It is at this point that the U.S. became vital in influencing the turn of global events and affairs. Wilson was critical in formulating the peace treaty which ended the war at the Paris Peace Conference. This is important as the Treaty of Versailles is iconic in that it had its strengths but also multiple flaws which later contributed to the emergence of Nazi Germany. However, Wilson also sought to establish the League of Nations, the first attempt of an international governing and diplomatic organization with his Fourteen Points of maintaining peace (Foner 347-348). Unfortunately, the Treaty of Versailles and the League of Nations were not ratified by the U.S. Senate, but with the events of the Great War and peace in Europe after, the U.S. emerged in the world as a highly influential and strong military power.
Interwar and WWII Period
In the brief interwar period, the U.S. once again adopted an isolationist position, focusing on domestic and economic affairs which were booming in the post-war economy. The country sought to distance itself from the complicated European affairs which drew it into World War I causing significant losses as well. However, America was a strong economic power and maintained trade with much of the world, using private economic policy more than government for foreign affairs (Foner 430). As a result the Great Depression which hit American markets quickly spread through the global economy.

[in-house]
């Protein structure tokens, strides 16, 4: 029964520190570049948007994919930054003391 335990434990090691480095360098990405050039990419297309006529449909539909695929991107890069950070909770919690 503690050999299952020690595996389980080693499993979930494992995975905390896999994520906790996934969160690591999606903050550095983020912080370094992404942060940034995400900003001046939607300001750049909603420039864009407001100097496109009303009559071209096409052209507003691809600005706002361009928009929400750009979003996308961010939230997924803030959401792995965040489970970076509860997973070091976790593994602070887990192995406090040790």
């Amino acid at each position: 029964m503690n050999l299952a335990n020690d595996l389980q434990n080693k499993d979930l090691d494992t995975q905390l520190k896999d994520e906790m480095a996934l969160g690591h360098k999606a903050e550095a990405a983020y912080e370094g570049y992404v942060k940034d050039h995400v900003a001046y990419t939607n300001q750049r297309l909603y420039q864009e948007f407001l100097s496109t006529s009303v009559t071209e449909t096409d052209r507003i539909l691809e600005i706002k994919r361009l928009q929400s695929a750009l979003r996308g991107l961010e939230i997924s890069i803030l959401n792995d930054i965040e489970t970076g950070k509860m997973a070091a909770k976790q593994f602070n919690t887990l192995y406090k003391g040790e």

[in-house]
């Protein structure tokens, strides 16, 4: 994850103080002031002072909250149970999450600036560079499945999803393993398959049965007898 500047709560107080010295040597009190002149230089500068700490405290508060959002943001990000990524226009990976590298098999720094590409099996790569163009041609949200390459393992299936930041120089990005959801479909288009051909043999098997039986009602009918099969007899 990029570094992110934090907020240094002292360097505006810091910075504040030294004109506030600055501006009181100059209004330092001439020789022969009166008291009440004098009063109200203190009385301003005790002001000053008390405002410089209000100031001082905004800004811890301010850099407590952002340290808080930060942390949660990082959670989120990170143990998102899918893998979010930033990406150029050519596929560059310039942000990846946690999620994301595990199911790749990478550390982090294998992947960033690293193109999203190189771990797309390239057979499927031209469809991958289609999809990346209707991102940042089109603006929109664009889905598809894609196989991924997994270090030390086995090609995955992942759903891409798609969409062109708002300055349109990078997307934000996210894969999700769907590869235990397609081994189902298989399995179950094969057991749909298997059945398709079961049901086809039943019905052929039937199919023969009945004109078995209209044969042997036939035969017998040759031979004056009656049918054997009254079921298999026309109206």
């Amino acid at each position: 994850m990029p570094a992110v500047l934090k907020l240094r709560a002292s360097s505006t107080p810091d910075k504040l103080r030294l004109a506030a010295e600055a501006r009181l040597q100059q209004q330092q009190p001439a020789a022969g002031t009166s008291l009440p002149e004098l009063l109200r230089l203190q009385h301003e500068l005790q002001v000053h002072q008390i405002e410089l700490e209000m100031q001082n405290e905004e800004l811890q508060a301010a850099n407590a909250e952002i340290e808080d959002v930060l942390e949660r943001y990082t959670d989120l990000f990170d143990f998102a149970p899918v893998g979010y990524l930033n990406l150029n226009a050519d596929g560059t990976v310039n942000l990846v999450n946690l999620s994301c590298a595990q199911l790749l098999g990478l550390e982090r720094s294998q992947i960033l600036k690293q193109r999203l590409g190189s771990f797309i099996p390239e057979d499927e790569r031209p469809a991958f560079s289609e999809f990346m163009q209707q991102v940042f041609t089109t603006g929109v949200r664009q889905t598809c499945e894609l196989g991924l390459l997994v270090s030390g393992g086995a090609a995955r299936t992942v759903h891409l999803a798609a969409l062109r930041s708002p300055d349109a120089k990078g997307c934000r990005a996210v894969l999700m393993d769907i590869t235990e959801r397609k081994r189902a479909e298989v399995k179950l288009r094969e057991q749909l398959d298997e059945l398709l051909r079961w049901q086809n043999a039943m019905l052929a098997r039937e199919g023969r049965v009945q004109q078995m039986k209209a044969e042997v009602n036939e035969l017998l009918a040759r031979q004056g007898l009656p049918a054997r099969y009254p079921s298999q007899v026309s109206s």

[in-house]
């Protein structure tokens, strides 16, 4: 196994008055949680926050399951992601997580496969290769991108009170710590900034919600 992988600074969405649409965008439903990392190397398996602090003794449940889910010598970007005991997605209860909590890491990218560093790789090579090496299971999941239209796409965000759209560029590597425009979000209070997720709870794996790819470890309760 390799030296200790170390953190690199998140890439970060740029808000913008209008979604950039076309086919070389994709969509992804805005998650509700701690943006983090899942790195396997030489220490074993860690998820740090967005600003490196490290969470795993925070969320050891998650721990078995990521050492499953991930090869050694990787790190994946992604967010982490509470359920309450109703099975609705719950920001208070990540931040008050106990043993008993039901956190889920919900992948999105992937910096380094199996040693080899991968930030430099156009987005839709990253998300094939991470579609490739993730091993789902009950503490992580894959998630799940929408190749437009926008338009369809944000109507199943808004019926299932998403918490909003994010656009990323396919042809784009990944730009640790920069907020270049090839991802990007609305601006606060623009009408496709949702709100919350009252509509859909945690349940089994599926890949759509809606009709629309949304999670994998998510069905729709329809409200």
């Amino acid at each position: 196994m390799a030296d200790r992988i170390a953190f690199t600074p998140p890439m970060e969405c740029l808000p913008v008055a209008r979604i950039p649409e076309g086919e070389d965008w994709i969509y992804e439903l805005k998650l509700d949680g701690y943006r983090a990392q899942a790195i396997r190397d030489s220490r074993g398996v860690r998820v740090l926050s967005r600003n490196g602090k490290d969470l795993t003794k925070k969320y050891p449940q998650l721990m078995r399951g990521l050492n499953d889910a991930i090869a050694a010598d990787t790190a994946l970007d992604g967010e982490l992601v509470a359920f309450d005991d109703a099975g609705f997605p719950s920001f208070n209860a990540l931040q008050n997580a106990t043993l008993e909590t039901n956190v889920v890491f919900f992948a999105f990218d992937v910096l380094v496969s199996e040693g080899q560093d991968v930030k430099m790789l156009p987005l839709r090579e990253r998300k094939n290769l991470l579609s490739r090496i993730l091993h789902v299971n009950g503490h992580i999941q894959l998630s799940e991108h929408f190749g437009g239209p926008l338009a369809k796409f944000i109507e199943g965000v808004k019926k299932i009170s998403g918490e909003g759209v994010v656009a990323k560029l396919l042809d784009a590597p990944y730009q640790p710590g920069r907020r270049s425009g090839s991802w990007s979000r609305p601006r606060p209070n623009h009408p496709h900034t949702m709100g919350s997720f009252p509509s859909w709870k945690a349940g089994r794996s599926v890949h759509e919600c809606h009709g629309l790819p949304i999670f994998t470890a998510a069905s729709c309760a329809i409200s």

When President Franklin Roosevelt entered office in 1933, he gradually began to shape a new American foreign policy. First, it was through policy in Latin America via the Good Neighbor Policy, ending the Monroe Doctrine which granted the U.S. the right to intervene in Western Hemisphere affairs. As part of economic recovery, Roosevelt sought to boost trade by mutual lowering tariffs with partners, including that Hitler’s Nazi regime and the Soviet Union (Foner 556).
The isolationist position was still practiced by Congress as they maintained neutrality in the midst of another growing European conflict. However, Roosevelt was an interventionist as he oftentimes defied and circumvented Congress. When World War II broke out, Roosevelt sought to avoid his mistakes of Wilson and immediately organized large-scale financial and military support to the Allies, also expanding domestic war production (Foner 557-558). Eventually, with the attack on Pearl Harbor on December 7, 1941 – the U.S. declared war on the Axis powers and entered the war (Foner 561). Due to Roosevelt’s expedience, much of the framework was in place, allowing America to quickly deploy troops. While maintaining heavy losses, the U.S. was critical in the defeat of Nazi Germany and singlehandedly defeated Japan by 1945 (Foner 563-64).